Without that provision, sure, it'd be yet another shuffle of the deckchairs on the Titanic of nationalization. Yawn, nothing to see here, move along.

    But as it stands, it furthers the establishment of a contemporary Apartheid in New Zealand.

  2. But I've advocated doing that before, as an easy pathway to privatisation in a milieu that otherwise opposites it.
    Why not sit back and enjoy the delicious site of the Red Team inadvertently preparing assets for privatisation, and the Blue Team opposing it.

  3. Peter do you believe 'Maori' own all water in New Zealand? And if so can you explain what ownership means with this regard specifically?

    1. If you search on that topic here, you'll find several posts that answer your question.

  4. It is one thing to advocate for uninhabited unproductive land to be put into iwi ownership as a pathway to private ownership, it is quite another to advocate for productive assets to be taken from those who paid for them and effectively control them , and placed in the hands, even "partially", of those who didn't.

    Your linked article states "THERE”S JUST FOUR THINGS that should be done to ensure that both freedom and prosperity are secured." This proposal meets none of them.

    1. Terry, you're confusing advocacy for not-opposing. I'm closer to indifferent (to the proposals) but bemused (by all the irrational opposition).

    2. PS: And I'm not arguing this will lead to privatisation soon, even -- more's the pity. Just enjoying seeing the Red Team make it possible.

    3. Terry, you're confusing advocacy for not-opposing. I'm closer to indifferent (to the proposals) but bemused (by all the irrational opposition).

    4. Fair point. But then am I to understand you are not opposed to productive assets being taken from the control of those who paid for them and placed into the control of those who didn't? How is that not not being opposed to socialist acts between unconsenting adults? Surely, opposing the opposite of what you are advocating makes the moral coin whole?

      Your idea that this is a step towards privatisation seems to me to be wishful thinking, at best. Mahuta repeatedly said yesterday that the ownership structure, which has no shareholding, has been purposefully designed to prevent even the possibility of privatisation. What am I missing here?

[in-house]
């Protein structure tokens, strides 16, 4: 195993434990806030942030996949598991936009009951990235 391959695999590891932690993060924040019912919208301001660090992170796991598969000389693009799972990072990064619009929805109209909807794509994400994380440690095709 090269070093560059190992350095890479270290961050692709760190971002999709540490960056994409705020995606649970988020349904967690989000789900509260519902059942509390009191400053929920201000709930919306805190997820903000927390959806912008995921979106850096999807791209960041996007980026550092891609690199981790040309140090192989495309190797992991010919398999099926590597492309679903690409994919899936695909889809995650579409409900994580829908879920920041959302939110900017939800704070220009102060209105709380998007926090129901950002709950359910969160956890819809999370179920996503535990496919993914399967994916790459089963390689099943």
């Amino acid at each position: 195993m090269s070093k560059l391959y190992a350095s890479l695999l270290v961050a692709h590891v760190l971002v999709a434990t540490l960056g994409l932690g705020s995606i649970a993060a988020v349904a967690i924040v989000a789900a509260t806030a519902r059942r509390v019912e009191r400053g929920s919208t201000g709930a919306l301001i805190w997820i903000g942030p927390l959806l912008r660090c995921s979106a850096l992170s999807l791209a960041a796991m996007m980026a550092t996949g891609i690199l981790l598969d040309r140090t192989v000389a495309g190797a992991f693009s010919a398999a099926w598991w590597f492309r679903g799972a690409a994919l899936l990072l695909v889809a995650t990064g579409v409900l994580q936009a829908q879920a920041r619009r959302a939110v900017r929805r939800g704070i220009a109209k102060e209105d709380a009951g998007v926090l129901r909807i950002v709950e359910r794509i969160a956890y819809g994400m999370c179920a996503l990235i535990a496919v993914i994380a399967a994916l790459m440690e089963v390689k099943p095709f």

Mark makes a good argument for opposing the 'proposal'. I was only commenting on your non-opposition to whom control was being transferred to.

      As for the hullabaloo, I think many people sense that this is a thin edge of a much larger confiscation wedge, which could quite easily expand to confiscating private assets.

    5. P.S. by "at best" I mean that I cannot rule out that you are having some fun by being a provocator, given that you are indifferent.

  5. Hello, My name is Peter Cresswell and I'm from the government and I'm here to help ...

  6. You’ve got this wrong. You’re correct in an abstract sense that ownership by local government and ownership by central government are similar. Neither are private ownership. However ownership by local government is closer to private ownership in terms of its better connection to, and accountability to those who pay for the assets (the ratepayers). For me that’s not abstract theory, but direct experience and knowledge that when dealing with small Councils, I have more control over my property and projects than I do with a larger Council ,or a central government bureaucracy. To the extent government is necessary (or unavoidable in our current political context), the smaller, and less isolated from the people the better. You should be opposing this for the same resin you opposed the Auckland Council super city.

    1. Agreed, that's the best reason to oppose it. Not because it's "asset theft" (it's not), nor any of the sundry other irrational reasons I've heard.

    2. Glad we agree. I suppose you're right in a sense about it not being literally "asset theft", but I don't think it's too much of a heresy to use that terminology - the main point being that local ratepayers have paid for the assets over the years, and they're now going to lose whatever control they currently have over them.

  7. Okay. This is strange. Apologies for off-topic but my comment appeared here but I can't even get the similar "test" to appear at the "But Hitler" post of yours, let alone the longer comment I wanted to make there.